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Q: I have a 401(k) with a company I retired from this year. Can I convert those funds to my Roth IRA? I don't want to convert all the funds because the tax bill would be too much. Can I convert just a part of the funds to my Roth IRA and then roll the rest of my 401(k) funds to my traditional IRA?
A: Yes, the tax law allows funds in a company retirement plan such as your 401(k) to be converted to your Roth IRA.
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Ask Ed Slott
Confused about IRAs, 401(k)s, Roths, taxes and more related to saving for retirement? Ed has the answers. Email your questions to IRAQuestions@aarp.org.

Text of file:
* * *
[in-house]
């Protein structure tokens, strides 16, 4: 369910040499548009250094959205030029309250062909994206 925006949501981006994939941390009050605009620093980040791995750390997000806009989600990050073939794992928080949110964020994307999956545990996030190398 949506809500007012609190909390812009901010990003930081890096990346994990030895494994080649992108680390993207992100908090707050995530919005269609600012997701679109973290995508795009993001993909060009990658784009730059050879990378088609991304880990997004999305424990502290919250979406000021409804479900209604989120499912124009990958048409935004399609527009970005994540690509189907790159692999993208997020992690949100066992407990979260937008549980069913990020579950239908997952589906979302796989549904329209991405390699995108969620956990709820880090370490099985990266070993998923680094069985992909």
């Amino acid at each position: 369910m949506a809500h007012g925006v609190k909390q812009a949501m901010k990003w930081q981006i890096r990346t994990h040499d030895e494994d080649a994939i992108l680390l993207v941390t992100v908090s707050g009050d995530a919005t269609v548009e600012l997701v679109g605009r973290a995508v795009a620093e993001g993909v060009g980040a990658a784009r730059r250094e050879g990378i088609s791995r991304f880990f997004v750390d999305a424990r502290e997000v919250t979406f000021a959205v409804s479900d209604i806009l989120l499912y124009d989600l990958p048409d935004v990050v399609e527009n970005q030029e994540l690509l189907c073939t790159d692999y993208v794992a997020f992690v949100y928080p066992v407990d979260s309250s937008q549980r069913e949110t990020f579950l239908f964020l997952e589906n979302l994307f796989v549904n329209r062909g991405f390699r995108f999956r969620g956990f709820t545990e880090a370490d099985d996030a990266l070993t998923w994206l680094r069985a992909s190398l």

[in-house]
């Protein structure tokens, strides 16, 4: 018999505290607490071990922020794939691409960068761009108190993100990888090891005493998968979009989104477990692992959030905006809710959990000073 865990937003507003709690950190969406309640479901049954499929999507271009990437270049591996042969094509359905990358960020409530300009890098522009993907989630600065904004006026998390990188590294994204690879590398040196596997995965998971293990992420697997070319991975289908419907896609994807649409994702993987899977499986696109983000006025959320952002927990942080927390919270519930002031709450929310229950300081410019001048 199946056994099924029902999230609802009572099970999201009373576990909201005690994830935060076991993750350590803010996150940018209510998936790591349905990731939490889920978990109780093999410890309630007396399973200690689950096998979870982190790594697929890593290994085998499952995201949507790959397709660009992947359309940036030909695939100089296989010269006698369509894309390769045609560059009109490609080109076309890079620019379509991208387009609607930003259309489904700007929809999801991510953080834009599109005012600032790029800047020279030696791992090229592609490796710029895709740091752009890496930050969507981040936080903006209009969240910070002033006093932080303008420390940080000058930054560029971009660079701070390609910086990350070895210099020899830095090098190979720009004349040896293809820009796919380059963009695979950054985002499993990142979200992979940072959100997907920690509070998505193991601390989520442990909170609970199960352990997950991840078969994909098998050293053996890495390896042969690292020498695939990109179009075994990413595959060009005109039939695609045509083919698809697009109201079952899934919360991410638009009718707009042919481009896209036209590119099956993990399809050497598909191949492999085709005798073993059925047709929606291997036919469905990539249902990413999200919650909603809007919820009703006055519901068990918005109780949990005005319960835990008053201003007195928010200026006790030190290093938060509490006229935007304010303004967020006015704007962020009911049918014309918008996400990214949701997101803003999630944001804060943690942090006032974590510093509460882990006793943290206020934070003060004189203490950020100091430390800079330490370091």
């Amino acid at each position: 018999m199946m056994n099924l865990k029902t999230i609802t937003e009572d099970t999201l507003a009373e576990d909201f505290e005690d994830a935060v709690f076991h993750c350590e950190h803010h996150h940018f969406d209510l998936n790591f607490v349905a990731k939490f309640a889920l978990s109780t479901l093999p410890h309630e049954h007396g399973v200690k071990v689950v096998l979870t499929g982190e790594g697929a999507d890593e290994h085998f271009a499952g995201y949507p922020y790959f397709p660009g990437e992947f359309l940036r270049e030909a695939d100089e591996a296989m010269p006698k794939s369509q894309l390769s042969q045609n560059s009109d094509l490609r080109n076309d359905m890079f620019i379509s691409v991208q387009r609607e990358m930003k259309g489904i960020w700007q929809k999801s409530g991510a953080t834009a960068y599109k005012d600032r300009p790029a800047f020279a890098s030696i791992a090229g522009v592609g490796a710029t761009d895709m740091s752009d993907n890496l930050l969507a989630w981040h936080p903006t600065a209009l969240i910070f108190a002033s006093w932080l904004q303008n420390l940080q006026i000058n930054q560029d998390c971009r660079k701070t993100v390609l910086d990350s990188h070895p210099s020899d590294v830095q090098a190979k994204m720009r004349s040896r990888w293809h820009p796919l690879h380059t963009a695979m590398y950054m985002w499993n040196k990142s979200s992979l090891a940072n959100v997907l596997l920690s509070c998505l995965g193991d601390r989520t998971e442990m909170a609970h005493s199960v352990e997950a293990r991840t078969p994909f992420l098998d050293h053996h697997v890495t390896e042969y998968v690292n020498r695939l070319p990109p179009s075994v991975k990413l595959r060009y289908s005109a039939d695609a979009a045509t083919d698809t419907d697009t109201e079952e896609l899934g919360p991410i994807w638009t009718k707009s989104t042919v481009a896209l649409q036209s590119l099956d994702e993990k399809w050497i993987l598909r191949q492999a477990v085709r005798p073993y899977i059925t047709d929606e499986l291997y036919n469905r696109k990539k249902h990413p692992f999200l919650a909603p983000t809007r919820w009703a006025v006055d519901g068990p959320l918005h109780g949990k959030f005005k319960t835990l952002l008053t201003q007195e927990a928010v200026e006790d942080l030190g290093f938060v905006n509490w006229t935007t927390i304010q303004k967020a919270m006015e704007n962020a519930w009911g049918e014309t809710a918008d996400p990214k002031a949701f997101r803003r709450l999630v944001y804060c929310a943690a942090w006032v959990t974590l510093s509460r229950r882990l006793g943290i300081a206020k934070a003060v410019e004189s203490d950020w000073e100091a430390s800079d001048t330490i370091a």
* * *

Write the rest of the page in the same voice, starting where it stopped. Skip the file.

Assuming you are eligible to move the funds out of your 401(k), you should first ask the company if it will allow you to do two separate direct rollovers. One would be from the 401(k) to your traditional IRA. That rollover will be tax-free.
The other direct rollover would be for the remaining funds you want to convert to your Roth IRA. That direct rollover would be a taxable Roth conversion.
It's important that these be direct rollovers, and not 60-day (indirect) rollovers. A direct rollover means that your 401(k) funds will be transferred directly from your 401(k) to your traditional IRA and Roth IRA without you touching the funds in between. You should not get a check made out to you personally. If you do, the company will be required to withhold 20 percent for federal taxes, and you will only receive a check for the remaining 80 percent.